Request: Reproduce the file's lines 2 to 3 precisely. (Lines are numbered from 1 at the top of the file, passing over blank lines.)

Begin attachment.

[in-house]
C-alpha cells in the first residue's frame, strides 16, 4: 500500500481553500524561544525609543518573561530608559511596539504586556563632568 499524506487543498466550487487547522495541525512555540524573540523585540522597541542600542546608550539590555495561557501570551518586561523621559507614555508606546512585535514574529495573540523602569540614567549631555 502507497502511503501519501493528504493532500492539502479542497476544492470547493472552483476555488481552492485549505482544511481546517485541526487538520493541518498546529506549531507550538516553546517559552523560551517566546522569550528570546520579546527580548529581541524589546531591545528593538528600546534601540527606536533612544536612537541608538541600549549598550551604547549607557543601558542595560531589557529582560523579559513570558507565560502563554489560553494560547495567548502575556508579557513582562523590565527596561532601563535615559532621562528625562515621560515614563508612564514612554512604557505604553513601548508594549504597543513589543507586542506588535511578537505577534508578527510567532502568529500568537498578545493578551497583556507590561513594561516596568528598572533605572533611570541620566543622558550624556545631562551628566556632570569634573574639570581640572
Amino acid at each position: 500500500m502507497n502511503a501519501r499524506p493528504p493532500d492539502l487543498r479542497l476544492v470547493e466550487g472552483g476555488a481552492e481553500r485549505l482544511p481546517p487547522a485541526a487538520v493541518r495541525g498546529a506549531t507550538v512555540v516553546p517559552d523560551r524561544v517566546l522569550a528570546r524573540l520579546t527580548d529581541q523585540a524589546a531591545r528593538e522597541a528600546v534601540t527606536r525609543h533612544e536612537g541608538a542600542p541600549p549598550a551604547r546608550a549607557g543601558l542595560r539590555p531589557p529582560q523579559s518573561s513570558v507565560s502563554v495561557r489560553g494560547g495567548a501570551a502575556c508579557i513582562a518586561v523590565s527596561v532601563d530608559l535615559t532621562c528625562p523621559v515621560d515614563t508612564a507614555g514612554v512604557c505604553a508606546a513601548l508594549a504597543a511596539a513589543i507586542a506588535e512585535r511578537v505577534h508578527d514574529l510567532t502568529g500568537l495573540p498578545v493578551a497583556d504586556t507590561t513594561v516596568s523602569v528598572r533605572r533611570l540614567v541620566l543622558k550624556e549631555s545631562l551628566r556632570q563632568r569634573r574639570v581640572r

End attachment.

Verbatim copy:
C-alpha cells in the first residue's frame, strides 16, 4: 500500500481553500524561544525609543518573561530608559511596539504586556563632568 499524506487543498466550487487547522495541525512555540524573540523585540522597541542600542546608550539590555495561557501570551518586561523621559507614555508606546512585535514574529495573540523602569540614567549631555 502507497502511503501519501493528504493532500492539502479542497476544492470547493472552483476555488481552492485549505482544511481546517485541526487538520493541518498546529506549531507550538516553546517559552523560551517566546522569550528570546520579546527580548529581541524589546531591545528593538528600546534601540527606536533612544536612537541608538541600549549598550551604547549607557543601558542595560531589557529582560523579559513570558507565560502563554489560553494560547495567548502575556508579557513582562523590565527596561532601563535615559532621562528625562515621560515614563508612564514612554512604557505604553513601548508594549504597543513589543507586542506588535511578537505577534508578527510567532502568529500568537498578545493578551497583556507590561513594561516596568528598572533605572533611570541620566543622558550624556545631562551628566556632570569634573574639570581640572
Amino acid at each position: 500500500m502507497n502511503a501519501r499524506p493528504p493532500d492539502l487543498r479542497l476544492v470547493e466550487g472552483g476555488a481552492e481553500r485549505l482544511p481546517p487547522a485541526a487538520v493541518r495541525g498546529a506549531t507550538v512555540v516553546p517559552d523560551r524561544v517566546l522569550a528570546r524573540l520579546t527580548d529581541q523585540a524589546a531591545r528593538e522597541a528600546v534601540t527606536r525609543h533612544e536612537g541608538a542600542p541600549p549598550a551604547r546608550a549607557g543601558l542595560r539590555p531589557p529582560q523579559s518573561s513570558v507565560s502563554v495561557r489560553g494560547g495567548a501570551a502575556c508579557i513582562a518586561v523590565s527596561v532601563d530608559l535615559t532621562c528625562p523621559v515621560d515614563t508612564a507614555g514612554v512604557c505604553a508606546a513601548l508594549a504597543a511596539a513589543i507586542a506588535e512585535r511578537v505577534h508578527d514574529l510567532t502568529g500568537l495573540p498578545v493578551a497583556d504586556t507590561t513594561v516596568s523602569v528598572r533605572r533611570l540614567v541620566l543622558k550624556e549631555s545631562l551628566r556632570q563632568r569634573r574639570v581640572r